|There's a decent chance much of |
Vermont and other parts of the Northeast
could end up looking like this
Wednesday and Thursday.
Winter, which wasn't exactly fashionably late when it arrived last November, is hanging on in the Midwest and Northeast and it's not going to go home and sleep off another season of cold and snow anytime soon.
Look for a likely fairly big snowstorm midweek in parts of the Ohio Valley and the Northeast, (including here in Vermont) and no huge breaks from the cold in the Midwest and Northeast for at least a week to 10 days.
Here in Vermont, we have another sunny and bright, but chilly day, with temperatures that won't climb above freezing all day. (Normal highs this time of year are between about 35 and 42)
A couple of weak weather systems are zipping from northwest to southeast from the upper Midwest to northern New England.
One that was coming across Lake Superior Sunday morning will deposit a dusting to three inches of snow on Vermont and nearby northern New York and New Hampshire Sunday night and Monday morning.
A similar system will drop about the same amount of snow on the same region Monday night.
Then we watch a storm developing around Missouri and Kentucky Tuesday. The forecasting computer models are in better agreement on what's going to happen with this storm, though pesky details still need to be worked out.
It's thought the storm will pick up quite a bit of moisture from the Gulf of Mexico as it moves from the Ohio Valley to pretty near Cape Cod Thursday morning.
If this bears out, there will be a stripe of fresh snow, six inches deep or more, from central Illinois through Ohio into interior Pennsylvania and New York and into much of New England.
It remains to be seen exactly where the heaviest snow will set up. Here in Vermont, it looks at this point like the entire state will get at least a few inches of snow, with up to a foot possible in the southeastern half of the the Green Mountain State. Those high totals are also a decent bet in much of southern New Hampshire and the Capital District of New York.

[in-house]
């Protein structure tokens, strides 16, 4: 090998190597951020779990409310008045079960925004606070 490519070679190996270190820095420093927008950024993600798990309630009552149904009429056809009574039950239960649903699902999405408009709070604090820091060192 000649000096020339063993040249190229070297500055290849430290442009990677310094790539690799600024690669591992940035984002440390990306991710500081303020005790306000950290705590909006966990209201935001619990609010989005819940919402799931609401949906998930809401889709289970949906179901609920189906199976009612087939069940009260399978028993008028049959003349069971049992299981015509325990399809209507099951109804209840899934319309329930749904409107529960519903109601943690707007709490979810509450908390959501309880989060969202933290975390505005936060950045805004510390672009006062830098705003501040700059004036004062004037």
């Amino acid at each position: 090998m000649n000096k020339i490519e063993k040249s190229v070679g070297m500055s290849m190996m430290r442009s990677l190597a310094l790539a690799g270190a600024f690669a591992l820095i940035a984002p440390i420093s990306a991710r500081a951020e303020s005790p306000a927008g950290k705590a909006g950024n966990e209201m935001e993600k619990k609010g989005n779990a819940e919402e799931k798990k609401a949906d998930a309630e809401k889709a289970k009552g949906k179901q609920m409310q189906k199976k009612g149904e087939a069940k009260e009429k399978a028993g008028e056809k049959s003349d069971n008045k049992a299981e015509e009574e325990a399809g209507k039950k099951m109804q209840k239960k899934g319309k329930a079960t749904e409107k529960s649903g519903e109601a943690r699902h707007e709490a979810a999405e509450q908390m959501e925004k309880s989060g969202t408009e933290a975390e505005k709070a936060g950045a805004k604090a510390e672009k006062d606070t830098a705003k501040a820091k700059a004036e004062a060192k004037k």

This isn't set in stone yet! There's still a chance the storm could move more to the south than we're thinking now, in which case northern New York, and the northern halves of Vermont and New Hampshire won't get much snow
What this blog, this space, for updates as the event gets closer.
What snow is on the ground, and any new snow that comes in the next week isn't going to melt anytime soon. It is March, not January, so temperatures will manage get a little above freezing in many areas Monday and Tuesday, but it won't be a huge thaw.
After the larger storm goes by, it will pull more cold air from Canada to keep us wintry. There could be a bit of a mini thaw next Saturday, but it won't be warm enough, or last long enough to melt much snow.
The first glimmer of hope for a thaw that could last maybe three or four days comes around in about 10 to 14 days. But if long range forecasts are right (definitely an iffy proposition) more Arctic blasts come after that.
It looks like winter might last well into April this year.
Not good news in my book.